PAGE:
Significance of Windows Alternate Data Streams in DFIR
The best place to hide something is to hide it in plain sight – is a belief that crooks live by. Windows operating systems have a feature called Alternate Data Streams, abbreviated as ADS. The intention behind developing this feature was for technical advancements, but it has been misused to hide things in plain sight. This blog post gives you insight into Windows Alternate Data Streams – what is it, why was it introduced in the first place, how it has been misused and how it impacts DFIR.
What are Alternate Data Streams?
Let’s start with a quick demo. There are two files triangles.docx and pic-to-hide.png within Documents\streams folder. The goal is to hide the contents of the PNG file within the DOCX file.
From the following screenshot, we can see that the size of the DOCX file is around 17 KB and the size on disk is around 20 KB. What do these two sizes represent?
Consider a bucket. Assume you are placing a book inside the bucket. The physical dimensions of the book would be smaller than that of the bucket. The value ‘Size’ (in the following screenshot) can be likened to the size of the book (the file, in this case). The value ‘Size on disk’ can be likened to the size of the bucket (storage region within the hard disk for the file. On disks formatted as NTFS, buckets of specific size are used to store files. Detailed description of those buckets is beyond the scope of this blog post.)
There is one suspicious URL within the TXT file.
The goal is to hide the TXT file within the DOCX file. This can be achieved using the type command as shown in the following screenshot. The syntax is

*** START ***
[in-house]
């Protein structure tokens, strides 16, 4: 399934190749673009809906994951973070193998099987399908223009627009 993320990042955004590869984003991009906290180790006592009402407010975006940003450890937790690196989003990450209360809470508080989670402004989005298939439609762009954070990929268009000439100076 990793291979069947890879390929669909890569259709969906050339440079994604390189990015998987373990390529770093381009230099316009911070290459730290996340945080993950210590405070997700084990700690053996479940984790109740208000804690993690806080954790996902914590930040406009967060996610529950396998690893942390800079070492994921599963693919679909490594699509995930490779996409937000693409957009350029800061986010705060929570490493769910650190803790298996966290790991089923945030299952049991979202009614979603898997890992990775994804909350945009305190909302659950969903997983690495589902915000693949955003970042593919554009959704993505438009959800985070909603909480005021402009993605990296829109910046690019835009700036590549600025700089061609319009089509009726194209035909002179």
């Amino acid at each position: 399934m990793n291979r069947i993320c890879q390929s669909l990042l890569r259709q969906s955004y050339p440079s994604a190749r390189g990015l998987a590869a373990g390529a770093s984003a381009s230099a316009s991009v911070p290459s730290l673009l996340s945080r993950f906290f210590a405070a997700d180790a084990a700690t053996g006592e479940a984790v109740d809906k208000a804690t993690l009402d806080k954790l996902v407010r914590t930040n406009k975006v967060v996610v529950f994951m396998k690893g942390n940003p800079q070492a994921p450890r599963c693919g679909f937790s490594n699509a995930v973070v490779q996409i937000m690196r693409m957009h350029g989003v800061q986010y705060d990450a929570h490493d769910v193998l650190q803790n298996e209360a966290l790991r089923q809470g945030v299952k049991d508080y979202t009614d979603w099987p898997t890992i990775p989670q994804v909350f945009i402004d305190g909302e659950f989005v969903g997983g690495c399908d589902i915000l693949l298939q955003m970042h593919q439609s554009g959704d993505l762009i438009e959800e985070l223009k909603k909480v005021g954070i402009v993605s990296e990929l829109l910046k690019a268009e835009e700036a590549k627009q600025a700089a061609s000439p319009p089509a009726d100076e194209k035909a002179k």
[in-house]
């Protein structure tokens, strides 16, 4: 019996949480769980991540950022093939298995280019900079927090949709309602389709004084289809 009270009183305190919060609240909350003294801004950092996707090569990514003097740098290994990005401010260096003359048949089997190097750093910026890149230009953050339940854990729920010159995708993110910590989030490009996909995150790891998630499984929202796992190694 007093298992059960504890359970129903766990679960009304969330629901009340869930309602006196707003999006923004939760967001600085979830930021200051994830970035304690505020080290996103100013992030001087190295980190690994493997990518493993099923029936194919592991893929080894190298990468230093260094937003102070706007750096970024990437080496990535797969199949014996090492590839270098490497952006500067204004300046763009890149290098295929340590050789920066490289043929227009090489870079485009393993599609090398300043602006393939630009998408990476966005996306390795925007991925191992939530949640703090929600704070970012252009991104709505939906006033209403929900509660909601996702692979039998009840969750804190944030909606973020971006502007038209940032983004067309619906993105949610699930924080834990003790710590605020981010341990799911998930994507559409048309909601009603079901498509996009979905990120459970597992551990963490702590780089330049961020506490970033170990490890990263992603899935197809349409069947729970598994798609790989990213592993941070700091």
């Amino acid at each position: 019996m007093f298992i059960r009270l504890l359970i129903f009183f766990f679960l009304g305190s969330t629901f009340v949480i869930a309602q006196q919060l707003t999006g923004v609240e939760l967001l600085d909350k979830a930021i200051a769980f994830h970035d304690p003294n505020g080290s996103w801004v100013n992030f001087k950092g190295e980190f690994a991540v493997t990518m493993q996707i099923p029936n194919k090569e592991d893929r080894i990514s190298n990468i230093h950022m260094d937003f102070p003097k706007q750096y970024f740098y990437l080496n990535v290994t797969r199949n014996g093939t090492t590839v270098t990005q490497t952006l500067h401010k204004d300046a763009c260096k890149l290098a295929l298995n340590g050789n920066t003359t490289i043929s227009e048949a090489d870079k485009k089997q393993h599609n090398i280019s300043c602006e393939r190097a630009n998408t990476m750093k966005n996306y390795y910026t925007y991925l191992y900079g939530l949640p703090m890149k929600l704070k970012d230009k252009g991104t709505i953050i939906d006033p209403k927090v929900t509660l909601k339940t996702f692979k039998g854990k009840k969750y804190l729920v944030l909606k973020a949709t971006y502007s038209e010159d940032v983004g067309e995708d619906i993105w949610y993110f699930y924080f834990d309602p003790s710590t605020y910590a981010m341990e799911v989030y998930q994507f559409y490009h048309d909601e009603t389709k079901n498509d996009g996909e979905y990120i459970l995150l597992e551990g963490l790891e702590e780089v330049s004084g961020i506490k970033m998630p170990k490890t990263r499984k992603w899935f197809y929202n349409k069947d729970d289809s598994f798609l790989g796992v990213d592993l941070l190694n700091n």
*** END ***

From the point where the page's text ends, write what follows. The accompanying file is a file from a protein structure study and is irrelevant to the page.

type file-to-hide > file-to-hide-within:hidden-stream-name
Once this command executes successfully, we have successfully created an Alternate Data Stream for the TXT file within the DOCX file. Even when you open the DOCX file, you will not see the contents of the TXT file. In this case, the size of the file and its size on disk remains the same, as seen in the following screenshot.
But how can we view this secret content? Since we know the name of the DOCX file and the name of the ADS within it, we can view the contents in Notepad. The command used is shown in the following screenshot.
We can view the suspicious URL. In the following screenshot, note the file name in the title bar.
Let’s try another one. From the following screenshot, we can see that we have script.docx and hexeditor.exe within E:\Source
The goal is to hide the EXE within the DOCX file. The following screenshot shows the current size of the DOCX file and the size assigned to it on disk (size of the bucket assigned to store this file on the hard disk.)
The following command creates an ADS called hexeditor.exe within the DOCX file.
Now take a look at the file sizes. It appears that the size on disk of the DOCX file has significantly increased. Just by looking at the Size and Size on disk values, we can see that it is rather odd.